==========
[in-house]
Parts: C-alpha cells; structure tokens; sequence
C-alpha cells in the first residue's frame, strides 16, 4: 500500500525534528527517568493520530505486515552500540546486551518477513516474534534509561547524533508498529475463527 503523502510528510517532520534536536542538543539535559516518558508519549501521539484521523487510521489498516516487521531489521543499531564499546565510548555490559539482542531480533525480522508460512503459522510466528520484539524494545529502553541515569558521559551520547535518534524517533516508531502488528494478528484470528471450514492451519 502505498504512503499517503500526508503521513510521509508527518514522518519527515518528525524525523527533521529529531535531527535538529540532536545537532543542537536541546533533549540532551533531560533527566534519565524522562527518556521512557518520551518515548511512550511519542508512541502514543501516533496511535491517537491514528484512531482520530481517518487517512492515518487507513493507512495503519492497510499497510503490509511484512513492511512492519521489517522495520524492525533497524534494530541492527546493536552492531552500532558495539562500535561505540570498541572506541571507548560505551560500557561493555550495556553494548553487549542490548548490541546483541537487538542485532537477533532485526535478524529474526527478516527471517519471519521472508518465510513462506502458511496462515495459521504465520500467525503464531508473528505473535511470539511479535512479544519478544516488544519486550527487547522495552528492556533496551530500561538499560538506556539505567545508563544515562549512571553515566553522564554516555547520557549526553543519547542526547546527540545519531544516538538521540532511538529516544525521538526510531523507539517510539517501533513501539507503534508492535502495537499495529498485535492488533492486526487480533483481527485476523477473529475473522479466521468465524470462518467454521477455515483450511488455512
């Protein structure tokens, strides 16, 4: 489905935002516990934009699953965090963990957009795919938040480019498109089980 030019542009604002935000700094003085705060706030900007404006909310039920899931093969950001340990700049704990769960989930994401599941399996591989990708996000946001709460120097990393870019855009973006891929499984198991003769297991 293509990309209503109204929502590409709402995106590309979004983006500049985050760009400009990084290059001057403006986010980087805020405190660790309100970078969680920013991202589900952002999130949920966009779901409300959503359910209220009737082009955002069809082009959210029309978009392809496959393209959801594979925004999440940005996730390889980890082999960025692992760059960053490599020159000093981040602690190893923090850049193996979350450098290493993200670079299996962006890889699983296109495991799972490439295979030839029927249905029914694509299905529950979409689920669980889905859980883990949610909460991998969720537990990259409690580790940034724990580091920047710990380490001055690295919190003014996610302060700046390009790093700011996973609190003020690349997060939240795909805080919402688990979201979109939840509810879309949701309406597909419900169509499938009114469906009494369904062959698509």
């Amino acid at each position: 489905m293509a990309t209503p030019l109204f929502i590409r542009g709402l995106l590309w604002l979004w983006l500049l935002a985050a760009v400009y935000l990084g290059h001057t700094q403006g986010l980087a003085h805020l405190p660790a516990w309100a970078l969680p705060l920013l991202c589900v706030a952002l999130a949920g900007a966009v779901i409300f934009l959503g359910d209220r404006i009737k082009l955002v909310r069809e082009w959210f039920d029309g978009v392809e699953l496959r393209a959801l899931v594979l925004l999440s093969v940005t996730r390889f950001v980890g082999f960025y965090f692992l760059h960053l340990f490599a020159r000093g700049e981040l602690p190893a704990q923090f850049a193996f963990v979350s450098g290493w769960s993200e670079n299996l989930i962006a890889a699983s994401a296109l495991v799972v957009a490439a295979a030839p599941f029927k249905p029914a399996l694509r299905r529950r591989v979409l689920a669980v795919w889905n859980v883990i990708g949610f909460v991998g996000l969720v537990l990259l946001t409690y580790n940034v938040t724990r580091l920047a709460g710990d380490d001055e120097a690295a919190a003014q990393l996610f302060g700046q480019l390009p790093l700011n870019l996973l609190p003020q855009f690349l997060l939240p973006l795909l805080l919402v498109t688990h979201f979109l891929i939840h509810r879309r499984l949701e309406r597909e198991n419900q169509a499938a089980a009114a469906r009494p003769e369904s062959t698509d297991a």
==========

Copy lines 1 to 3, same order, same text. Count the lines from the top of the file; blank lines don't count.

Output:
[in-house]
Parts: C-alpha cells; structure tokens; sequence
C-alpha cells in the first residue's frame, strides 16, 4: 500500500525534528527517568493520530505486515552500540546486551518477513516474534534509561547524533508498529475463527 503523502510528510517532520534536536542538543539535559516518558508519549501521539484521523487510521489498516516487521531489521543499531564499546565510548555490559539482542531480533525480522508460512503459522510466528520484539524494545529502553541515569558521559551520547535518534524517533516508531502488528494478528484470528471450514492451519 502505498504512503499517503500526508503521513510521509508527518514522518519527515518528525524525523527533521529529531535531527535538529540532536545537532543542537536541546533533549540532551533531560533527566534519565524522562527518556521512557518520551518515548511512550511519542508512541502514543501516533496511535491517537491514528484512531482520530481517518487517512492515518487507513493507512495503519492497510499497510503490509511484512513492511512492519521489517522495520524492525533497524534494530541492527546493536552492531552500532558495539562500535561505540570498541572506541571507548560505551560500557561493555550495556553494548553487549542490548548490541546483541537487538542485532537477533532485526535478524529474526527478516527471517519471519521472508518465510513462506502458511496462515495459521504465520500467525503464531508473528505473535511470539511479535512479544519478544516488544519486550527487547522495552528492556533496551530500561538499560538506556539505567545508563544515562549512571553515566553522564554516555547520557549526553543519547542526547546527540545519531544516538538521540532511538529516544525521538526510531523507539517510539517501533513501539507503534508492535502495537499495529498485535492488533492486526487480533483481527485476523477473529475473522479466521468465524470462518467454521477455515483450511488455512